- Paperback: 273 pages
- Publisher: Yale University Press; Revised ed. edition (September 10, 1978)
- Language: English
- ISBN-10: 0300022913
- ISBN-13: 978-0300022919
- Product Dimensions: 6.3 x 0.8 x 9.3 inches
- Shipping Weight: 1 pounds (View shipping rates and policies)
- Average Customer Review: 4.4 out of 5 stars See all reviews (16 customer reviews)
- Amazon Best Sellers Rank: #491,675 in Books (See Top 100 in Books)
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The Treasures of Darkness: A History of Mesopotamian Religion Revised ed. Edition
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Top Customer Reviews
Jacobsen has a tendency to present speculation as fact--you wouldn't guess from reading this alone that many of his points are disputed--and the translations are a little stilted, at least to my ears. But his book goes a long way to turning the fragmentary evidence into a coherent philosophy of nature, humanity and the gods. Mesopotamian religion is often described as pessimistic; Jacobsen restores some of the awe, love and splendor that might have made it a convincing world view for thousands of people we'll never otherwise know.
This is a text of history of Mesopotamia in its own right. By the time history gets back this far, the lines become very blurred, rather like parallel lines intersecting on the horizon. Literature, religion, archaeology, sociology, psychology -- all of these disciplines become intertwined in Jacobsen's text as he looks at Sumerian society.
The book is organised with an introduction, then according to time divisions of fourth, third, and second millennia, then concludes with an epilogue into the first millennium, during which the Bible as we know it (and most ancient history such as is commonly known occurred) came to be.
Ancient Mesopotamian Religion: The Terms
The first chapter introduces basic concepts for doing religious studies of any historical era, as well as those specific to this text. Key concepts such as understanding the numinous, the confrontation with power not of this world, the use of metaphor and the importance and limitations on literalness are explored.Read more ›
As an introduction to Mesopotamian religions, Thorkild Jacobsen's Treasure of Darkness: A History of Mesopotamian Religion is exemplary primarily because of the author's background as an expert in the fields of Oriental philology and archeology. The book is full of prime source texts throughout, some of which are Jacobsen's own updated translations. Reading this as a student has been a broadening experience. This is due the fact that less is taken for granted because of the unusual amount of Semitic texts included. A fuller appraisal of the strengths and weaknesses of this work shall be noted in its proper place after a full assessment of the material has been given.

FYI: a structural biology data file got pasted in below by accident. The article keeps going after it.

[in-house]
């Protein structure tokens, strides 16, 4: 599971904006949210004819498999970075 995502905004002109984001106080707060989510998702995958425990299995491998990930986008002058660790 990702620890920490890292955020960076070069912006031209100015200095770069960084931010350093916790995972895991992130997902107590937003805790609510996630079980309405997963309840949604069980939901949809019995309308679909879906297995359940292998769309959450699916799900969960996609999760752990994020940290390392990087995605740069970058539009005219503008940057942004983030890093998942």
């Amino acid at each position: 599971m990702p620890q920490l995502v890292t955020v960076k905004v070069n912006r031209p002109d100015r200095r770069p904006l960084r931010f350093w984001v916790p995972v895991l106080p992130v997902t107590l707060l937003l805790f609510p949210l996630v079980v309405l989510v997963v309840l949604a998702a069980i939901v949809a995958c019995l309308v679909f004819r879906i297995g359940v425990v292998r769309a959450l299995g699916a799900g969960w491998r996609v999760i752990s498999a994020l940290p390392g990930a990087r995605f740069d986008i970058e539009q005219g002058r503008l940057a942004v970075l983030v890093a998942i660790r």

II. Assessment: Content and Methodology.
(a) Content and Methodology.
Treasures of Darkness is ordered logically on a chronological pane and in addition to the religions themselves, it touches upon weighty issues of historical methodology in each successive section. Jacobsen starts with the fourth millennium, and each section thereafter deals with a successive millennium and its representative metaphors. According to Jacobsen, the metaphors are as follows: (1) the fourth millennium is represented by the Provider metaphor; (2) the third millennium with the Ruler metaphor; (3) the Second with a Parent metaphor alongside the Creation and Gilgamesh epics; (4) lastly, the first millennium with Warrior-King and Hero metaphors.
Before delving into the particulars of each epoch, he commences his treatment of the ancient Mesopotamian religions by identifying and clearly defining the terms "religion", "Mesopotamian" and "Ancient".Read more ›
Most Recent Customer Reviews
Nice to be able to read the source material regarding Mesopotamia and the Annunaki.
Very interesting book.